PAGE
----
Dear Friends in Christ,
I am grateful beyond all telling to everyone who shared in the celebration of my ordination anniversary last weekend, and for your many cards, gifts, and expressions of support, I thank each of you most sincerely. The whole experience was an occasion of grace and joy, and I cannot imagine a better way to begin the next 25 years of my service to the Church. My family and friends who came to St Mary’s for the weekend were delighted in every way with our green and pleasant corner of the vineyard, and they were deeply touched by the reverent dignity of our common prayer, by the beauty of our campus, and by the gracious reception of everyone here.
My old friend George Weigel writes a syndicated column called “The Catholic Difference” which appears in many diocesan newspapers and on several websites, including the indispensable “First Things,” and I was mortified to discover that his column last week was dedicated to me on the occasion of my Silver Jubilee. I am not accustomed to feeling abashed and embarrassed, but seeing George’s column was a bit like reading my own obituary! While I am grateful for the kindness of my friends, I am chiefly aware that I am an unworthy servant and have done no more than my duty, and I am grateful for your patience with my faults and frailty as we strive together to live in the truth of the Gospel.
And with that, we look now to the future. Labor Day is seven weeks away, which means we have not quite two more months of a leisurely summer pace, but once we get going again, there are many things to do. The Program of Catholic Studies will return with new classes, and our annual presentation of an “Introduction to Catholicism” will be offered to those who want to learn more about our Faith and consider joining the Church. Please consider inviting someone you know to participate in that exploration of Catholic Christianity, including the lapsed Catholics who are probably among your family and friends.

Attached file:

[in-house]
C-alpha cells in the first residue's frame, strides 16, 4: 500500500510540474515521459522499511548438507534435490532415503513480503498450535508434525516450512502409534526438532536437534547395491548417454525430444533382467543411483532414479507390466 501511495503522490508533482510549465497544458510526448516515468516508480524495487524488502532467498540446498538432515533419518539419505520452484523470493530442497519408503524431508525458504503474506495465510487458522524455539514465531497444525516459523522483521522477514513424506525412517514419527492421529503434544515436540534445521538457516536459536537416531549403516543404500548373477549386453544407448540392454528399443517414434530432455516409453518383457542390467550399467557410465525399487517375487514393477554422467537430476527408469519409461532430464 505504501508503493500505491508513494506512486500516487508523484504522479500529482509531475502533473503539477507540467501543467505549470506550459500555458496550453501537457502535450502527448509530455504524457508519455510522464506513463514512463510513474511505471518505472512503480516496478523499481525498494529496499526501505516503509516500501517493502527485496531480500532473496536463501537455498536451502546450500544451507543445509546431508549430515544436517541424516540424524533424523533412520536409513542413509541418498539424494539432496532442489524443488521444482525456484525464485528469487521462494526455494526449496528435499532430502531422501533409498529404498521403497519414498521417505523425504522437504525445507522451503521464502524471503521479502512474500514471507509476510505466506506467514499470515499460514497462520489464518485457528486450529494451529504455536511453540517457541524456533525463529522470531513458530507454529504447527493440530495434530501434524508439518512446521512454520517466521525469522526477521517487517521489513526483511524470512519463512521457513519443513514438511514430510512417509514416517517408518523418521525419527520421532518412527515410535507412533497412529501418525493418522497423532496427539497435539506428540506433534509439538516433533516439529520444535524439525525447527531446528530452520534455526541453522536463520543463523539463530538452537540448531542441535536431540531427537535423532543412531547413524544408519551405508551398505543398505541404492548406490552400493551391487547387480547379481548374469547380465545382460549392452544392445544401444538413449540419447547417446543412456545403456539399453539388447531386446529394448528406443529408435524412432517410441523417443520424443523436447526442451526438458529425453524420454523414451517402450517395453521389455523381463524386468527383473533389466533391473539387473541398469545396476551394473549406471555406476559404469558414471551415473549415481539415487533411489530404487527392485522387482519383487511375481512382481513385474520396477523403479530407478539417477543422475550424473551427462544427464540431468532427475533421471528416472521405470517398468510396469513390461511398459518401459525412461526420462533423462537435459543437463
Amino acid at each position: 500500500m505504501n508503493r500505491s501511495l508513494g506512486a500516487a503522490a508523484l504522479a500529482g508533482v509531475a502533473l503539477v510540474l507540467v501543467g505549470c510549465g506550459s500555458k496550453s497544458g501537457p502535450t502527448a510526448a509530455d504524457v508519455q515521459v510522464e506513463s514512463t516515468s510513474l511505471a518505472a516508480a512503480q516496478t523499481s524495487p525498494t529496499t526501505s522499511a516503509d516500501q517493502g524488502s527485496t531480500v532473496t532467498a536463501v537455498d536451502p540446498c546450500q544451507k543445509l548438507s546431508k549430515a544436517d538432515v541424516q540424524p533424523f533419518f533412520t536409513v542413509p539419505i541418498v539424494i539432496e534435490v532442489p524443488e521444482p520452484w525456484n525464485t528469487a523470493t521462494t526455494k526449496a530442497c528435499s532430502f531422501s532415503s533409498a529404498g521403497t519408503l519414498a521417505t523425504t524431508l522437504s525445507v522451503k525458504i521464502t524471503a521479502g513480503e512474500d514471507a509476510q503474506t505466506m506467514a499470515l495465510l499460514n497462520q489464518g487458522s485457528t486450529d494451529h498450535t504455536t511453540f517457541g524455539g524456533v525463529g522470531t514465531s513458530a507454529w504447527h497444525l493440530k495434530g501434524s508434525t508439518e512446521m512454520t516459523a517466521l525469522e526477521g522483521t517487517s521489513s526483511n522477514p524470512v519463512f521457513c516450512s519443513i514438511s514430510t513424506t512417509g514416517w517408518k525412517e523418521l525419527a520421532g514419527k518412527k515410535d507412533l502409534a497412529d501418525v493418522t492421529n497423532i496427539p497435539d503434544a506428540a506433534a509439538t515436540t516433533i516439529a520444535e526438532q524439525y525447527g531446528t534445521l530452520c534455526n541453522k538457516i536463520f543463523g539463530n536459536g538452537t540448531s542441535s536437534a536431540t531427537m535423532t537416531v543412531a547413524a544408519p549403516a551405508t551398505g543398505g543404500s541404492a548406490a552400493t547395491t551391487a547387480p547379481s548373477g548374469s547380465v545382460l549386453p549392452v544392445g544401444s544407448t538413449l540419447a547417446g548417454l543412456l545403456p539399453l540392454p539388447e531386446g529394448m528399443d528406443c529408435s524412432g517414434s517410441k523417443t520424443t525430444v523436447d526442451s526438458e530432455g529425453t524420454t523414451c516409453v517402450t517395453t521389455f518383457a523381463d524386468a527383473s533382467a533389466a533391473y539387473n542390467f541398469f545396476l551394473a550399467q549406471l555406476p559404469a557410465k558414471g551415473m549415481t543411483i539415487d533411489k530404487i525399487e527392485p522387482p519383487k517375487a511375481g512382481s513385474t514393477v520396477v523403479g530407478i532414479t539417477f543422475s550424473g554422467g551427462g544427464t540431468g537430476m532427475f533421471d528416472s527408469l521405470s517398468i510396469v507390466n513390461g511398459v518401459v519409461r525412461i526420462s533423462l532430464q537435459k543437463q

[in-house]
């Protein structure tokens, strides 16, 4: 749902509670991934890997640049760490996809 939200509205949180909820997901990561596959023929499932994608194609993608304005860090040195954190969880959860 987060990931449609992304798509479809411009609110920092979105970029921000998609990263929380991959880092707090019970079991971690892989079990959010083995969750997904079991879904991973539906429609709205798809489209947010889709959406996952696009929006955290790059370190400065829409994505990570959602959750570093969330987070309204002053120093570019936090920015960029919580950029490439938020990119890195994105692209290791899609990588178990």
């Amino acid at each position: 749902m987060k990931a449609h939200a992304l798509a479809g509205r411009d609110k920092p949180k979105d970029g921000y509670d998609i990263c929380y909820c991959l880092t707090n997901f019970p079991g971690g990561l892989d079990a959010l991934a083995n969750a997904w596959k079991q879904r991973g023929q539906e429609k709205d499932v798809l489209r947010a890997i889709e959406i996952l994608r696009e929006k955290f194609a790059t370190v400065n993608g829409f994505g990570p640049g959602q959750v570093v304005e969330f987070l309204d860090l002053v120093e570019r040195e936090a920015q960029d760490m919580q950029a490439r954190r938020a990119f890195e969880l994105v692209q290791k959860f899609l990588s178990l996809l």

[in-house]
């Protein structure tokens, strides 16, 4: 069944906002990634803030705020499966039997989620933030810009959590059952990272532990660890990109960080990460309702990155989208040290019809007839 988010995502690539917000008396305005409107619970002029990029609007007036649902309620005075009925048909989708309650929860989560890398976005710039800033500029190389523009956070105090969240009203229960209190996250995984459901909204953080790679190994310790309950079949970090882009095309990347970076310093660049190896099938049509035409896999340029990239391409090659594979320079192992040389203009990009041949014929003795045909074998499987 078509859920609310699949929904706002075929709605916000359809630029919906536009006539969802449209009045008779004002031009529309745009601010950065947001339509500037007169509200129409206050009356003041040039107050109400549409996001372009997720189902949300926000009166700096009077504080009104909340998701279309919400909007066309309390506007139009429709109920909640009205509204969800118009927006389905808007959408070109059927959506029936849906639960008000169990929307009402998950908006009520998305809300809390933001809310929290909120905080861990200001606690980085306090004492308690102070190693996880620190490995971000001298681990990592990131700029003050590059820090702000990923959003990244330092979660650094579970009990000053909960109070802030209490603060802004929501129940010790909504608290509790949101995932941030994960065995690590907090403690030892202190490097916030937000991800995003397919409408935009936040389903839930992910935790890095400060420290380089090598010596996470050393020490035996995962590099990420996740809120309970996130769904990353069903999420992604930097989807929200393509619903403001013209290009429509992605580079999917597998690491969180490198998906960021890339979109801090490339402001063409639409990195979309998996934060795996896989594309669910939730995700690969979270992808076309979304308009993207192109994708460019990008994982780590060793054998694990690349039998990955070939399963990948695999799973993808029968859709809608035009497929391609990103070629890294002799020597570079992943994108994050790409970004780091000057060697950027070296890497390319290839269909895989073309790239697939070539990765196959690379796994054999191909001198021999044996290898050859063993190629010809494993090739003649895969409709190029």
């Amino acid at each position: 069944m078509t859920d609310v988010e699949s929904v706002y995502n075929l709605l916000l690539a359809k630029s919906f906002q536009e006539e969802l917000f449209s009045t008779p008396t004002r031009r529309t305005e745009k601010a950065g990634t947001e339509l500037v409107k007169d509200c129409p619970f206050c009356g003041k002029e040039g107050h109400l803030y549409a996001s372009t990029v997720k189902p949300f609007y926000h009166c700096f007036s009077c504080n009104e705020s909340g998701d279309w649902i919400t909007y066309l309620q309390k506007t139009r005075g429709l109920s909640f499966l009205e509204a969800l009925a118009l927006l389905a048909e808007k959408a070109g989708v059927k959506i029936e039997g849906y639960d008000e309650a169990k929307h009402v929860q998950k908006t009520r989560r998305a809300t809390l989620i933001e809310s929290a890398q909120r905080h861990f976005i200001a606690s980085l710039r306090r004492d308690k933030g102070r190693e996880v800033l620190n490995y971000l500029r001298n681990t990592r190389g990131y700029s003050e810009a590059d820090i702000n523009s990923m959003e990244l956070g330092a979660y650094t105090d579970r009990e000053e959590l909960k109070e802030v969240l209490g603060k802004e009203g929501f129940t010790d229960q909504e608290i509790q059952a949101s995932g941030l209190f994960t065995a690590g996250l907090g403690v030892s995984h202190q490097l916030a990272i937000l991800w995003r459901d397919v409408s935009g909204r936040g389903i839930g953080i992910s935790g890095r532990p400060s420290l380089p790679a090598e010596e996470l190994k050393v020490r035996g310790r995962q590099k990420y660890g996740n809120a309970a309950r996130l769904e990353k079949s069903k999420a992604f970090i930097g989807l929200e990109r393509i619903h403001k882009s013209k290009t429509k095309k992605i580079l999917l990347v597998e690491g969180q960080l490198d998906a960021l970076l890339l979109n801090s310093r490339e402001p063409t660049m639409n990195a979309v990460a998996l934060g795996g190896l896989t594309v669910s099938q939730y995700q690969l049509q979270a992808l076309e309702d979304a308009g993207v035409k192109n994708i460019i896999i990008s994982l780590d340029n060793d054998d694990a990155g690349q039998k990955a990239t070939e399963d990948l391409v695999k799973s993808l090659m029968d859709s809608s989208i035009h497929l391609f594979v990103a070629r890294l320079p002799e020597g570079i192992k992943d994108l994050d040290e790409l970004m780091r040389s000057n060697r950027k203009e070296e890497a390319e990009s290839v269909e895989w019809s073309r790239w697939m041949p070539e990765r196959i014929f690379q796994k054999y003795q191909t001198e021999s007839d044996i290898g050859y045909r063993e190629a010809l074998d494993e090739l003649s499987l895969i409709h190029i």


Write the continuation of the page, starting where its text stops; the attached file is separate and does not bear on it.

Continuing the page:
There will also be a conference in September sponsored by the Center for Evangelical Catholicism (CEC) on the social doctrine of the Church, and three distinguished Catholic thinkers will be here to help us understand why “social justice” as the Church understands it is not the same thing intended by secular thinkers when they use that term. This conference is about theology, not politics, but since every political question is at root a theological question, a deeper knowledge of the Church’s social doctrine cannot but have consequences for one’s understanding of political responsibility. Please see the eBulletin for more information, or go to the CEC website at evangelicalcatholicism.com and plan now to join us for this important conference.
Be safe, and enjoy the remaining weeks of Summer!